Son of a civil rights lawyer and a fiddle player, Doc MacLean was exposed to country blues and folklore at an early age. By his early teens he was performing in coffeehouses and festivals, and was appearing on radio and television variety shows. Answering the call of the road, Doc traded a guitar for a 1948 Dodge and set out to explore America.
In a relentless cross country ramble, Doc MacLean sought out every living old time blues player he could find. Significantly, he met and became friends with artists such as Son House, Tampa Red, Sippi Wallace, Yank Rachel, Robert Pete Williams, Rev Robert Wilkins and Bukka White.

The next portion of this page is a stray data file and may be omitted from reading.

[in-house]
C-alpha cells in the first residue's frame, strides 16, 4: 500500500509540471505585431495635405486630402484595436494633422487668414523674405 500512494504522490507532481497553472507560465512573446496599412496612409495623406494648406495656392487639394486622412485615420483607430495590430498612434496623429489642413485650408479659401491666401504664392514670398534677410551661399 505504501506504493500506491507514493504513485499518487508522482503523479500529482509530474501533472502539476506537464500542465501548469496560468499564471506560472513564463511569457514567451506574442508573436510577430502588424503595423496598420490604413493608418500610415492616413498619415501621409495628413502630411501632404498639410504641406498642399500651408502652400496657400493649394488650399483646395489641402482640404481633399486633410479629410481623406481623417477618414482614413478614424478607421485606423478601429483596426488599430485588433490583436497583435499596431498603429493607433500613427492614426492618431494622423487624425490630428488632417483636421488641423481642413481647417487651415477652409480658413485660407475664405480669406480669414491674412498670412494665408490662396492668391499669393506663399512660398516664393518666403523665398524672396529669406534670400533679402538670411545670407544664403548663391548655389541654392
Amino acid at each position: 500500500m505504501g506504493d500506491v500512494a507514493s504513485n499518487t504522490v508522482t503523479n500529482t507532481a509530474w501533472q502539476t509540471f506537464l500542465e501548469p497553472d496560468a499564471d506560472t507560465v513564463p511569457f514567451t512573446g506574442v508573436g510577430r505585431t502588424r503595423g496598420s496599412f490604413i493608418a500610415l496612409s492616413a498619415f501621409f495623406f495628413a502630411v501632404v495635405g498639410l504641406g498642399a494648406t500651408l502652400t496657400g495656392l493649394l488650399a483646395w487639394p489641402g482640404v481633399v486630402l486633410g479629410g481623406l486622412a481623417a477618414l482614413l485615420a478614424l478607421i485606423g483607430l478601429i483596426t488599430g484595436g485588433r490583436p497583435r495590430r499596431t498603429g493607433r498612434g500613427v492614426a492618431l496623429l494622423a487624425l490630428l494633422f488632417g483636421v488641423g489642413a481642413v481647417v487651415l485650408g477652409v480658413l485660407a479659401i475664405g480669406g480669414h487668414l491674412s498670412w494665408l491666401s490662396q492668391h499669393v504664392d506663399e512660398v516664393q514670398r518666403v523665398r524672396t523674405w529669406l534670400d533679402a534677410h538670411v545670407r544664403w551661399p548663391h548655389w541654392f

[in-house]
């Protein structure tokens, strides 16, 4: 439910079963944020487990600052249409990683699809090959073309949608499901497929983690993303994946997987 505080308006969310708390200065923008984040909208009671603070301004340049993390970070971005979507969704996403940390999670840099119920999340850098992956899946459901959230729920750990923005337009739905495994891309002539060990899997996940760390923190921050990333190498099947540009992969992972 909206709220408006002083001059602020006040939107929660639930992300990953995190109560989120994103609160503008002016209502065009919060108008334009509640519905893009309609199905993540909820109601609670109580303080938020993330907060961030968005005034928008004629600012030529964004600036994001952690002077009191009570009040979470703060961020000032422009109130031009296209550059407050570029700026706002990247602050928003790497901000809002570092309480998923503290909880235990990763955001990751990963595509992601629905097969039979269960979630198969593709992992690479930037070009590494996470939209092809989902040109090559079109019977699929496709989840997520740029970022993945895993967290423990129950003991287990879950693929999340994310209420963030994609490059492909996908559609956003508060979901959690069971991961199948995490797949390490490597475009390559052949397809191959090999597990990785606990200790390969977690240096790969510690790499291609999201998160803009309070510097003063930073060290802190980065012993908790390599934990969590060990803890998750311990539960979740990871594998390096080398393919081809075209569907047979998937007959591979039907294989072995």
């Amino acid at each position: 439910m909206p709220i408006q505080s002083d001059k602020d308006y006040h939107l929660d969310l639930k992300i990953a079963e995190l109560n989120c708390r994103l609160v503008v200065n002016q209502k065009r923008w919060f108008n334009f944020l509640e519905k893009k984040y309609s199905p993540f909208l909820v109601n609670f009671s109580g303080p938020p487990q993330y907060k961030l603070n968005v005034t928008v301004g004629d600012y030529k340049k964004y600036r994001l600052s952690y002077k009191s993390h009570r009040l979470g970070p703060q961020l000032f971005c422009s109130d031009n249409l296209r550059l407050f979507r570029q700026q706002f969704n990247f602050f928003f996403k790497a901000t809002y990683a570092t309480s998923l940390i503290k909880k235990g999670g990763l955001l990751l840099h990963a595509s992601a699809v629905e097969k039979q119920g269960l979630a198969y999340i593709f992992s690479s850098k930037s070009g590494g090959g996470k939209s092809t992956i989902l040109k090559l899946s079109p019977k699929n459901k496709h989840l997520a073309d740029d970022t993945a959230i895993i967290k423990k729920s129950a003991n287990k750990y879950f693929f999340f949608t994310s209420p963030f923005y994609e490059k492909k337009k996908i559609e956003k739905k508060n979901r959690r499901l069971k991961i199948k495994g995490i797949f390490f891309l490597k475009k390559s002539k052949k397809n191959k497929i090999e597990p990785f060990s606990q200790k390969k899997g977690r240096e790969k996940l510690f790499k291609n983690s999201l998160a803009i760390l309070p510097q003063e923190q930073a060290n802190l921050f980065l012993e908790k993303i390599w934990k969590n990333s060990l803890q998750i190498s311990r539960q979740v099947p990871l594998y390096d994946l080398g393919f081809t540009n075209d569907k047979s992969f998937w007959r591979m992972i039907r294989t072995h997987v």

First known for his work as an accompanist on harmonica and washboard, Doc proceeded to make his own mark as a guitarist, singer, arranger and band leader.
Performing on bottleneck and standard guitar, Doc MacLean now appears solo and with upright bass and percussion. While his lyrics are mainly contemporary, his approach as a guitarist-songster reflects not only his exposure to southern string bands and jug bands, but also to Delta players and storytellers such as Charlie Patton, Son House, and Sam Chatmon.
He is currently on his South African tour and will be making a stop at café Roux, Noordhoek for a special show.